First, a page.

Plants dominate every terrestrial environment, composing ninety-nine per cent of the biomass on earth. By comparison, humans and all the other animals are, in the words of one plant neurobiologist, “just traces.”
The New Yorker December 23, 2013 Issue.
Plants are an integral part of life. They are so important to our survival that their disappearance from Earth would be catastrophic to the existence of animals and humans. Of course they are not going to vanish from our planet anytime soon, but when a book comes out to advocate their rights (yes, you heard right) and to support their intelligence, it may be time to ask ourselves: Do we really understand plants?
Are plants intelligent? Can they solve problems, communicate, and navigate their surroundings? Or are they just passive living organisms that are incapable of independent action or social behavior? These are the questions that are thoroughly tackled in a compelling new book titled Brilliant Green: the Surprising History and Science of Plant Intelligence. Written by plant neurobiologist Stefano Mancuso and journalist Alessandra Viola, the book explores the awareness and intelligence of plants in a refreshing and convincing manner.
Mancuso claims that intelligence is the ability to solve problems, and plants are incredibly good at solving their problems. However, unlike humans and animals, plants don’t have a brain. How can they solve problems, act intelligently, or respond to stimuli without a brain? In fact Charles Darwin (who studied plants extensively for decades) was one of the earliest scientists to talk about the intelligence of plants. He noted that the radicle (root tip) is “endowed with sensitivity and having the power of directing the movements of the adjoining parts, acts like the brain of one of the lower animals.”*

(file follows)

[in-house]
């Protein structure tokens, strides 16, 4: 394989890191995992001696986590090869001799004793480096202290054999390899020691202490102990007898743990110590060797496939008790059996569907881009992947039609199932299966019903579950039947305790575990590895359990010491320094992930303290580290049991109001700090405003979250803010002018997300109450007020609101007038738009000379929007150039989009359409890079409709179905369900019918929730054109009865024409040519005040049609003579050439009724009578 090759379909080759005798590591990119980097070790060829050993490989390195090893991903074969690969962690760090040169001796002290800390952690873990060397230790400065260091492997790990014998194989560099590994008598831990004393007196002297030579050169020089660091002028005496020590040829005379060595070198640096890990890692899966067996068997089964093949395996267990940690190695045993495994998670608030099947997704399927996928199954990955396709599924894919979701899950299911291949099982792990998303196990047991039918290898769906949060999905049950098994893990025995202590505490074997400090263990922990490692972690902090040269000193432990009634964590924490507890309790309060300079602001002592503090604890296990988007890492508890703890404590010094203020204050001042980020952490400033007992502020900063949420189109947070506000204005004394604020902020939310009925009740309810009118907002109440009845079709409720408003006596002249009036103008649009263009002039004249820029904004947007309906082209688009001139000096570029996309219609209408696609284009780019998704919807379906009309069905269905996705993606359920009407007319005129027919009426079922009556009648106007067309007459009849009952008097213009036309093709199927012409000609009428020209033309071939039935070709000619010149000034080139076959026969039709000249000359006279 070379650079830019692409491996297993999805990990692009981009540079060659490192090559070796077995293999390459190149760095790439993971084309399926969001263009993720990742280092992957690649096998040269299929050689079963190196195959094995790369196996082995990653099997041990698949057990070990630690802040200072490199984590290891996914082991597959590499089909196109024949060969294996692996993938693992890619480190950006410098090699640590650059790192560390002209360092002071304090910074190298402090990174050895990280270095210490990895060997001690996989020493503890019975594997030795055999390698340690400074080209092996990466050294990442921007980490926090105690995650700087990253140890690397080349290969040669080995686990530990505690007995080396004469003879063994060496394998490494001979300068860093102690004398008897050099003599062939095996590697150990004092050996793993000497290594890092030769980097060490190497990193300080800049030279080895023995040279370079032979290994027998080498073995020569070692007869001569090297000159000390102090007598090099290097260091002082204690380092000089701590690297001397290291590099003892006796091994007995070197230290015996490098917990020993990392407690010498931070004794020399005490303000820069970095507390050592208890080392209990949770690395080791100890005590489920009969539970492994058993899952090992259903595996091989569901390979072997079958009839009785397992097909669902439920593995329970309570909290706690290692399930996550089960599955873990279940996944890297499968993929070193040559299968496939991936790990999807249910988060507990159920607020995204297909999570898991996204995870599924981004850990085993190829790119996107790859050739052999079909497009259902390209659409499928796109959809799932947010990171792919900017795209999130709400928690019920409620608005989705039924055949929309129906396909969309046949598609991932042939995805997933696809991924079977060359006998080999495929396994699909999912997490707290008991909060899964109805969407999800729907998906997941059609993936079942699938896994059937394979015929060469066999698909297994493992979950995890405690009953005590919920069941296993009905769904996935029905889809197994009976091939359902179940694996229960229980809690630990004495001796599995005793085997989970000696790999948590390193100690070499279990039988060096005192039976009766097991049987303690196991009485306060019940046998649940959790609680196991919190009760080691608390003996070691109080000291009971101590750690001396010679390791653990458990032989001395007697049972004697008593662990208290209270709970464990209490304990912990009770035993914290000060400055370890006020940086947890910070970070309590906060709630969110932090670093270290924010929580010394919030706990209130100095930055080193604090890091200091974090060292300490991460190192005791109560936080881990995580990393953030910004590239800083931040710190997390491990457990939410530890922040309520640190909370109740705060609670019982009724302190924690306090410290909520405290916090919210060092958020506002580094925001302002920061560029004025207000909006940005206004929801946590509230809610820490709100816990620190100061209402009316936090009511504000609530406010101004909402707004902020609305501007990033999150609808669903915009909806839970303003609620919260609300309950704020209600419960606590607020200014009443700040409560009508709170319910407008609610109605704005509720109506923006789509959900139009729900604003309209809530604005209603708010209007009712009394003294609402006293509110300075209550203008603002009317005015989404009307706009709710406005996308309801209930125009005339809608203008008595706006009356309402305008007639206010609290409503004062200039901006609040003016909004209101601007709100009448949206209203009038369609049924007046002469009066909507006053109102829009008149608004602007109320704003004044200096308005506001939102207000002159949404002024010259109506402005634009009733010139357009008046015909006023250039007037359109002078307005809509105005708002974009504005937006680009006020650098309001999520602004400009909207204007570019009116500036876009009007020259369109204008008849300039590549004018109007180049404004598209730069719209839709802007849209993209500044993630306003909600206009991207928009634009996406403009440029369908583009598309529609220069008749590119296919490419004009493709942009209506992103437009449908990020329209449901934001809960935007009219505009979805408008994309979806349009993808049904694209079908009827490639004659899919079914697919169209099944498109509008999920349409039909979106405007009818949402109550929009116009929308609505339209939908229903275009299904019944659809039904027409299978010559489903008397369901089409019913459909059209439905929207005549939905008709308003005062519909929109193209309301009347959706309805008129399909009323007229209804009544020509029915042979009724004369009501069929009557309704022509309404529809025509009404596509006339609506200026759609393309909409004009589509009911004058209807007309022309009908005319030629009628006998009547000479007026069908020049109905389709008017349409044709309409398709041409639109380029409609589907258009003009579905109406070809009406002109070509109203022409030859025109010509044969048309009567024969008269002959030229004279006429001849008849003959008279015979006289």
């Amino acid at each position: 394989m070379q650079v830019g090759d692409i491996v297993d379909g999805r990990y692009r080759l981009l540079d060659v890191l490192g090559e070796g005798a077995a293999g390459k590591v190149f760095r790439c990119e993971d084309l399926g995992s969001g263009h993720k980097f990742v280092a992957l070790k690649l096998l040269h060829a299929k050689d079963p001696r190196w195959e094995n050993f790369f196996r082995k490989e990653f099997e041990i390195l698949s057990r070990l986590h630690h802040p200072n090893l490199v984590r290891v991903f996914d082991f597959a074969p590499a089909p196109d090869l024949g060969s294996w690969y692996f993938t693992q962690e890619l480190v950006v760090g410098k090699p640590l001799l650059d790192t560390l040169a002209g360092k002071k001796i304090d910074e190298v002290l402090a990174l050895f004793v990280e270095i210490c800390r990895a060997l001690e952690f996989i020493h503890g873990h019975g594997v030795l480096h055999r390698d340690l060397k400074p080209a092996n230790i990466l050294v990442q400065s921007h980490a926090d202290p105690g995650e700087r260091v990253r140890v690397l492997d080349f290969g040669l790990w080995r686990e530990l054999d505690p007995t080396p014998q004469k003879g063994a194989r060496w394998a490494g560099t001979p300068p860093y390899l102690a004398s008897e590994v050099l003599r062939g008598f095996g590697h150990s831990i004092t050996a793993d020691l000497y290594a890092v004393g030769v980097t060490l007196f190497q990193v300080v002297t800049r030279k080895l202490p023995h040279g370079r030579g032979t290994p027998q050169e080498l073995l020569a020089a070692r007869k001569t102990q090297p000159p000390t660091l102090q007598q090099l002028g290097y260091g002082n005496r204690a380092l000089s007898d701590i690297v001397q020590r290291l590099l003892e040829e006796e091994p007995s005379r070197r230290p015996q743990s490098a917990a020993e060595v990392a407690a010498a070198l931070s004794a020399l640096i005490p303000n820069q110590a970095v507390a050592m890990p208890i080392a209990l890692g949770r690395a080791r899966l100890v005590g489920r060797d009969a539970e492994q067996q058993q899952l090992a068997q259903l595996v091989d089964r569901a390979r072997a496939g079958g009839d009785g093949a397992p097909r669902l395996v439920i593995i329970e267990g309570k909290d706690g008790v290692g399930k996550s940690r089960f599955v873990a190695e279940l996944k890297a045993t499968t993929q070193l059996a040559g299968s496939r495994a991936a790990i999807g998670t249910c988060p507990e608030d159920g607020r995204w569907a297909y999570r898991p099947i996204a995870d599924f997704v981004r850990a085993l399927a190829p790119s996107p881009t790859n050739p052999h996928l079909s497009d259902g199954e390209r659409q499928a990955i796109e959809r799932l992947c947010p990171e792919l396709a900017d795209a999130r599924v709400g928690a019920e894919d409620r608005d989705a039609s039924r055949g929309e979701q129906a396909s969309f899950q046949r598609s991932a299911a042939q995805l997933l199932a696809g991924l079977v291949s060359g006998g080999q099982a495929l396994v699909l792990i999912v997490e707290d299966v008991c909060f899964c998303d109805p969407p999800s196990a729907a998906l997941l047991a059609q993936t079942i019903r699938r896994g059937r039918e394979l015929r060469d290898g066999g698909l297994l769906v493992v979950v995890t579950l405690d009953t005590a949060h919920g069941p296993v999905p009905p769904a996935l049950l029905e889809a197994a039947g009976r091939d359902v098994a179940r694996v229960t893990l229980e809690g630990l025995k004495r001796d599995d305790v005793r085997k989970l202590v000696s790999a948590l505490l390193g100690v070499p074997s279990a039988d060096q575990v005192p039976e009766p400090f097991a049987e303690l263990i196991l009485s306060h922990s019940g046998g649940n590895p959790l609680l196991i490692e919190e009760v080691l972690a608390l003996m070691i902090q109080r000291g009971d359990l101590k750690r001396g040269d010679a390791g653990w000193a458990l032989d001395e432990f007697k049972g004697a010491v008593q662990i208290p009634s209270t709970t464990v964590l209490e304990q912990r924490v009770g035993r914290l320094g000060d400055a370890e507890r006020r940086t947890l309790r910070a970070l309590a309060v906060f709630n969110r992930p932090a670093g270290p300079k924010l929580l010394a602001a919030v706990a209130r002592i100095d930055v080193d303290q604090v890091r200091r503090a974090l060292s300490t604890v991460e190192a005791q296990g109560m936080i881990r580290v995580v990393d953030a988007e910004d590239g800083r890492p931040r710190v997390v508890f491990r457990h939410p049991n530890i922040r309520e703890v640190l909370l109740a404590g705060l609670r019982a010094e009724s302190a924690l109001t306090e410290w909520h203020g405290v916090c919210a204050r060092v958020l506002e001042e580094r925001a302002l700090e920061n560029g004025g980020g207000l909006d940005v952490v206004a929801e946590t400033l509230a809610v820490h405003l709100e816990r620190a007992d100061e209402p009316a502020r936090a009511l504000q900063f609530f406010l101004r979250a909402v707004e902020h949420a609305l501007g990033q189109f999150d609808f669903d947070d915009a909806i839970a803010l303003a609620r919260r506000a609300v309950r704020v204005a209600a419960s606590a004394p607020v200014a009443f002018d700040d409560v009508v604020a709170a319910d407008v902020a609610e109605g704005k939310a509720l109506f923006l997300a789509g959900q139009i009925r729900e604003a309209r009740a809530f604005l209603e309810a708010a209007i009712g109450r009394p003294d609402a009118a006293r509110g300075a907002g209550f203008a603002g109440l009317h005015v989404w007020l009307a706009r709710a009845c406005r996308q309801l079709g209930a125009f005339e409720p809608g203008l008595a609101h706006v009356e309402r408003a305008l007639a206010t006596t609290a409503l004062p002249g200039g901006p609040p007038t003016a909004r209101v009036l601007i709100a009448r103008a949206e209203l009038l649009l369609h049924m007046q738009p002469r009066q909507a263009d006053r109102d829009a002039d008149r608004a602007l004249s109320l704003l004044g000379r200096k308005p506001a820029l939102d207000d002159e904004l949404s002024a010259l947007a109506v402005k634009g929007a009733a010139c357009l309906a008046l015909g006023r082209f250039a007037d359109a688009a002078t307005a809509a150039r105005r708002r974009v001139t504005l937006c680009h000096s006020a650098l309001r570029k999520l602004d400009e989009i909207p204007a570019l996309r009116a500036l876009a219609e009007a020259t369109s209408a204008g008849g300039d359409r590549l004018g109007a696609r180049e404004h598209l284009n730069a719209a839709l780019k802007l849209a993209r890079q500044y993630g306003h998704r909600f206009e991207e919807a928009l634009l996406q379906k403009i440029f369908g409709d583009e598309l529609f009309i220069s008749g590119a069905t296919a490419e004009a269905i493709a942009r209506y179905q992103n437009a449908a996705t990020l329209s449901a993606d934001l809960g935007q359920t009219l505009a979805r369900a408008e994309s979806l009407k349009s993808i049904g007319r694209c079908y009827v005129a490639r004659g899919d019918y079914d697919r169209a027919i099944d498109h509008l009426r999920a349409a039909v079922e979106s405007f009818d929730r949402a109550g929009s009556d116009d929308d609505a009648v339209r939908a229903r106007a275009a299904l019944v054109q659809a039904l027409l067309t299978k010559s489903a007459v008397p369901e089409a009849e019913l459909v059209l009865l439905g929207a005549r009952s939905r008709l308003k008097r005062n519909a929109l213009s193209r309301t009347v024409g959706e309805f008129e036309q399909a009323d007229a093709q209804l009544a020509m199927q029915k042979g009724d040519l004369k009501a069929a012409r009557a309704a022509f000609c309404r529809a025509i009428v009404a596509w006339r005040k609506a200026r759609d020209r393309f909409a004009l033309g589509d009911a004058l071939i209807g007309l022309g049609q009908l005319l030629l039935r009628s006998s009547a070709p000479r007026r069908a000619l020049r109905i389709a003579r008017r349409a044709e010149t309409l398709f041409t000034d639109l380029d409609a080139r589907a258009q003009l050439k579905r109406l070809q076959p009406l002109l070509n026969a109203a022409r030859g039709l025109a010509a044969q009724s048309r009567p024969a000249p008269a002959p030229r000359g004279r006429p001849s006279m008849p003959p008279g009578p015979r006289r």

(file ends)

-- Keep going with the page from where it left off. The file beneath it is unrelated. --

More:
The radical is the key
In his book Mancuso also cites evidence that the key to plant intelligence is in the radicle. Mancuso and his team recorded the same signals given off from this part of the plant as those from neurons in the animal brain. However, instead of having just one root, most plants have millions of individual roots, each with a single radicle. So, instead of a single powerful brain, Mancuso argues that plants have a million tiny computing structures that interact in a complex network, similar to the Internet.
Mancuso also explains how plants operate intelligently in order to find energy, reproduce, and ward off predators. For example, to meet their energy needs, plants tend to turn towards the Sun and many plants turn their leaves during the day to capture the most Sun. Other plants, such as the Venus flytrap, take a different route for energy by preying on animals. There are at least another 600 species of animal-eating plants. For plants to do this they have evolved complex strategies that enables them to catch and eat their prey. In addition, plants use animals in order to reproduce, which often involves crafty tricks and bait to attract pollinators.
There is even new research that says some plants go so far as to distinguish between the different pollinators and only germinate their pollen for the best. Many plants will even warn other species when danger is near. Plants also have evolved an impressive range of toxic compounds to ward off predators. There are even behaviors in plants that we would not expect, such as those similar to sleeping and playing, accordingly to the book.
In the book Mancuso goes on to argue that the state of plant conservation and the increasing evidence that plants are sentient beings should make people consider plants’ rights. After all, we depend on plants, which means that plant conservation is vital for human conservation. Evidence shows us that plants have plenty to teach us, and if we try to understand them more and appreciate how they function, we will certainly learn a great deal.
*Quoted from The Power of Movement in Plants by Charles and Francis Darwin